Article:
Collections > Open Access Books > Studies in Latin America series > Tropical Tongues: Language Ideologies, Endangerment, and Minority Languages in Belize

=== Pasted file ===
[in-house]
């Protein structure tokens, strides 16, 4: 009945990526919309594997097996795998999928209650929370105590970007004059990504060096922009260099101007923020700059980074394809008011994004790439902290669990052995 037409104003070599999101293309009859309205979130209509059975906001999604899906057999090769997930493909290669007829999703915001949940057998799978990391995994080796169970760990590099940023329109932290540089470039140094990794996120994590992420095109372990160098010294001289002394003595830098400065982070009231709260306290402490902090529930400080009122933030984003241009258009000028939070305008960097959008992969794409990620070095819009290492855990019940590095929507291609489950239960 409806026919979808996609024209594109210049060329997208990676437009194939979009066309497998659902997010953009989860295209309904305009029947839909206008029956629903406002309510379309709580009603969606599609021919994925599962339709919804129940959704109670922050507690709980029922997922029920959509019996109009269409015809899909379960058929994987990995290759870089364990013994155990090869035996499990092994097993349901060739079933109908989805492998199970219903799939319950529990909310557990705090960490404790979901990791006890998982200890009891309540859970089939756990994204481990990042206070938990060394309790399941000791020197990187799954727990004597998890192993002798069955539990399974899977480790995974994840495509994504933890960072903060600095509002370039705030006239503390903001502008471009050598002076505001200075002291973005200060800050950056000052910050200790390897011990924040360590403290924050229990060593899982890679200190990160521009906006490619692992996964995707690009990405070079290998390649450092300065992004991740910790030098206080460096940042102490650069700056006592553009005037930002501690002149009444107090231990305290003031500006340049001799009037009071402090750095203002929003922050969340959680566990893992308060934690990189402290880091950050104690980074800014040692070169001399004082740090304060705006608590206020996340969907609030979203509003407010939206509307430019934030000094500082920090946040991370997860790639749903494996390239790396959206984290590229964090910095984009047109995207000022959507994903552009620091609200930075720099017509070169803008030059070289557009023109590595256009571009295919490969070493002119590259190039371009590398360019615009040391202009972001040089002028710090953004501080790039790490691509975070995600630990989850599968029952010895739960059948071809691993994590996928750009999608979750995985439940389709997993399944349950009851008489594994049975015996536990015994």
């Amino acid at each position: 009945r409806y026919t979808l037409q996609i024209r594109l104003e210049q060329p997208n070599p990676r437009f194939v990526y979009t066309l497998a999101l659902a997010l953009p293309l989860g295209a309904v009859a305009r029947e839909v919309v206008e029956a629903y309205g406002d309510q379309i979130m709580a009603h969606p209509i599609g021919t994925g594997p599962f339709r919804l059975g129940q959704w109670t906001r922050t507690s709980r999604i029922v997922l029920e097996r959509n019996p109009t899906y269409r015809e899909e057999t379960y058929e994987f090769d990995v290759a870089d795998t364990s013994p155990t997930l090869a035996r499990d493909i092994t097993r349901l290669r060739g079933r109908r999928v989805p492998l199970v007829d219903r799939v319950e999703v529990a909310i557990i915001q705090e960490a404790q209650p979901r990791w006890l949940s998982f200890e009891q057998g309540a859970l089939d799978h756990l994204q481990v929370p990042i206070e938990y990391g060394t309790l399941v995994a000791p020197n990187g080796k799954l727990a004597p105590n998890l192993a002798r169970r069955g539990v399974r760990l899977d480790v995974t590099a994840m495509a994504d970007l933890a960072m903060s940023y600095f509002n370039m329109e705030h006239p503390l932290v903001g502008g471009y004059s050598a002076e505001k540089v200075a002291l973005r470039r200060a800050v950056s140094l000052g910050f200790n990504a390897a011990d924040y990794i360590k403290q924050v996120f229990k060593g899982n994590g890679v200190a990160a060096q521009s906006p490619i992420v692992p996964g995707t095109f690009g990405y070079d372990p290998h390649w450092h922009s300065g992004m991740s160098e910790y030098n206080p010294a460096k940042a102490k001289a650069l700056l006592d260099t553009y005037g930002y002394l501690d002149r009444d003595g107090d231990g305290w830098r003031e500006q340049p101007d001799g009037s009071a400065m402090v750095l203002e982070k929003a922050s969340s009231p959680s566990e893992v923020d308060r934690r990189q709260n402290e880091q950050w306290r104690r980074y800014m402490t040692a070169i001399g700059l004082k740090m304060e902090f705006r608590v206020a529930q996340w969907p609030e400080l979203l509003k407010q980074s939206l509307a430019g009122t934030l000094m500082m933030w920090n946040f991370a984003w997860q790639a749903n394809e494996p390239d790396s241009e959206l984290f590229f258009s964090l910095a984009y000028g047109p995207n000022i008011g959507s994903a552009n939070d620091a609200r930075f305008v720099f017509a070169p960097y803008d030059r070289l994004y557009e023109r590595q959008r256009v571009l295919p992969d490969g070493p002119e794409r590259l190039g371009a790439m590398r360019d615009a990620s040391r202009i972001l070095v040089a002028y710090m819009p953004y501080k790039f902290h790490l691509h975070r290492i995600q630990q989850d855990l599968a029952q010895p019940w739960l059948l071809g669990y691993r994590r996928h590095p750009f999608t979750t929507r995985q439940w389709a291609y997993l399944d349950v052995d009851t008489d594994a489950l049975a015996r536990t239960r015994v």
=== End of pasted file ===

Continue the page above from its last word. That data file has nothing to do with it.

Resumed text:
Tropical Tongues examines the precarious state of minority languages in coastal Belize, as Kriol has risen to the level of a national language in the period following the country’s independence (1981–present). Our fieldwork shows that while the prestige enjoyed by English and Spanish is indisputable, a range of historical and socioeconomic developments have conspired to give Kriol an elevated prestige in the coastal districts at the potential expense of more vulnerable minority languages also spoken there. Our claims are based on ethnographic observations and interviews as well as surveys of language attitudes and use that together show the attenuation of Mopan and Garifuna alongside the stigmatized yet robust Kriol language. Language endangerment studies generally focus on the loss of a minority language to a European language; the present story of language shift and loss examines how large-scale economic restructuring can unsettle existing relationships among minority languages themselves.

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